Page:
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Adults are not good at daydreaming, but we should be

Daydreaming can be a powerful way to reshape our emotions, but first we must learn how to do it, according to new research from the University of Florida. Study lead author Dr. Erin Westgate wants to help people recapture their daydream state, which can boost mental and physical health and even pain tolerance. 

“When left to their own devices, people could choose to enjoy their own thoughts. But recent work suggests they do not,” wrote the researchers. “When given the freedom, people do not spontaneously choose to think for pleasure, and when directed to do so, struggle to concentrate successfully.”

Dr. Westgate said that the ability to think for pleasure is important, and you can get better at it. “This is part of our cognitive toolkit that’s underdeveloped, and it’s kind of sad.”

As you build your ability to daydream, you will have a source of enjoyable thoughts at your disposal during stressful times, explained Dr. Westgate. The first step in becoming a better daydreamer is to recognize that while it may seem easy, daydreaming is surprisingly demanding.

“You have to be the actor, director, screenwriter and audience of a mental performance. Even though it looks like you’re doing nothing, it’s cognitively taxing.”

Through her research, Dr. Westgate found that people do not intuitively understand how to think enjoyable thoughts. “We’re fairly clueless. We don’t seem to know what to think about to have a positive experience.”

In collaboration with experts at the University of Virginia and Harvard University, Dr. Westgate analyzed participants who were instructed to think meaningful thoughts. It was assumed that this task would lead to a rewarding experience, but the volunteers reported that they actually found it less enjoyable than their unguided thoughts.

The study participants shared what they had been thinking about, and it came as a surprise to the researchers. “It was heavy stuff. It didn’t seem to occur to them that they could use the time to enjoy their own thoughts,” said Dr. Westgate.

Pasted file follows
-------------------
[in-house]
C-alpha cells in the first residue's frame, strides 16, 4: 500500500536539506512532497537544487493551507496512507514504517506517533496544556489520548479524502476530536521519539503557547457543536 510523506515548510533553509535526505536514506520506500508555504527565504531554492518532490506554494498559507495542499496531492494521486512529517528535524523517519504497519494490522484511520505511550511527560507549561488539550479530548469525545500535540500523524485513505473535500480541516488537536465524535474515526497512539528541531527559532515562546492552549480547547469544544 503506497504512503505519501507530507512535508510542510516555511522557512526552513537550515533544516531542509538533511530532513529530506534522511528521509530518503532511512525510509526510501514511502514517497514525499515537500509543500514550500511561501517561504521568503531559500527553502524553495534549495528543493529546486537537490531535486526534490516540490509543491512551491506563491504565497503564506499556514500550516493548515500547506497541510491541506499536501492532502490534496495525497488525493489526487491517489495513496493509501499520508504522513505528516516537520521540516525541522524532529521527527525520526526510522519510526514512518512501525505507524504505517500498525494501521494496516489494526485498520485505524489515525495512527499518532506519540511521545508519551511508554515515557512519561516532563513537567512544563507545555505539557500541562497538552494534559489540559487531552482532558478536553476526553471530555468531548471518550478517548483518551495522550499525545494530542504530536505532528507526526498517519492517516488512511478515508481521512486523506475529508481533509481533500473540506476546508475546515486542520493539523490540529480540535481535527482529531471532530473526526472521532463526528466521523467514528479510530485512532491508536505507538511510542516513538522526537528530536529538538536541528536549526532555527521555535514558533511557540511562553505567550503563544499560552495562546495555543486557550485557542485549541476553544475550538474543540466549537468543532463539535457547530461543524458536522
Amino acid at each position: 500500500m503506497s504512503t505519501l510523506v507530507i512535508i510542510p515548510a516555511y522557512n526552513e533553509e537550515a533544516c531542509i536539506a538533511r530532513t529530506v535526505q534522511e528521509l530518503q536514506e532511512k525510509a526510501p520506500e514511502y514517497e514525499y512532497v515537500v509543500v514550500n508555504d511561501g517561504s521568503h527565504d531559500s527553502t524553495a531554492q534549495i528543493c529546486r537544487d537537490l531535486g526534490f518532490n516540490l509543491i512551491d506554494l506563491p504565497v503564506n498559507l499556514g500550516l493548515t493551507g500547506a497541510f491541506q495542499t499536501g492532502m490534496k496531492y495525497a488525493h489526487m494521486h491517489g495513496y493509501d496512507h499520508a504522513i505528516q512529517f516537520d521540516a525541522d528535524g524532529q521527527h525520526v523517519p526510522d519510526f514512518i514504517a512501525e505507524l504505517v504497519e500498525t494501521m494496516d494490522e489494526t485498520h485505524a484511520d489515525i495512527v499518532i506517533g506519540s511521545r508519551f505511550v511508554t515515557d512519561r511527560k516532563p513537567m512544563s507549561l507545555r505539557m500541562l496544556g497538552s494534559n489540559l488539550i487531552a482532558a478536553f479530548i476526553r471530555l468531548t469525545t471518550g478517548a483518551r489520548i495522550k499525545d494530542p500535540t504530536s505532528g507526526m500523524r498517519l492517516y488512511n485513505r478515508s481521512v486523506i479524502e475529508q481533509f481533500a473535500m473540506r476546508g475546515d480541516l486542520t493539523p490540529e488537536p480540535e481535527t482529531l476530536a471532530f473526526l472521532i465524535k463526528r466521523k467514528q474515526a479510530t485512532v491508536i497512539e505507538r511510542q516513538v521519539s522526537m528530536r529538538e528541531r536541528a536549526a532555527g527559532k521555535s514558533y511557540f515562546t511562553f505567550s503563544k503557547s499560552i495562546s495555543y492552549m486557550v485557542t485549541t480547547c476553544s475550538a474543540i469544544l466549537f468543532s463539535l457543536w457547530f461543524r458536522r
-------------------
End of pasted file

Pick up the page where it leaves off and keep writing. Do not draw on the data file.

When the volunteers were provided with a list of things to think about that were both pleasant and meaningful, they enjoyed the task 50 percent more than when they were instructed to think about whatever they wanted. 

According to Dr. Westgate, you can use this activity in everyday life by prompting yourself with topics you would find rewarding to daydream about, like an event you are looking forward to, a pleasant memory, or a future accomplishment.

Thinking for pleasure can help to fight boredom, but it can also be its own reward. “It’s something that sets us apart. It defines our humanity. It allows us to imagine new realities. But that kind of thinking requires practice.”

Previous research shows that we are most likely to daydream when our minds are minimally occupied with something else, like when we are showering or brushing our teeth. 

“The next time you’re walking, instead of pulling out your phone, try it,” said Dr. Westgate. “What we feel is a function of what we think. Thinking for pleasure can be a powerful tool to shape our emotions.”

The study is published in the journal Emotion.

By Chrissy Sexton, Staff Writer

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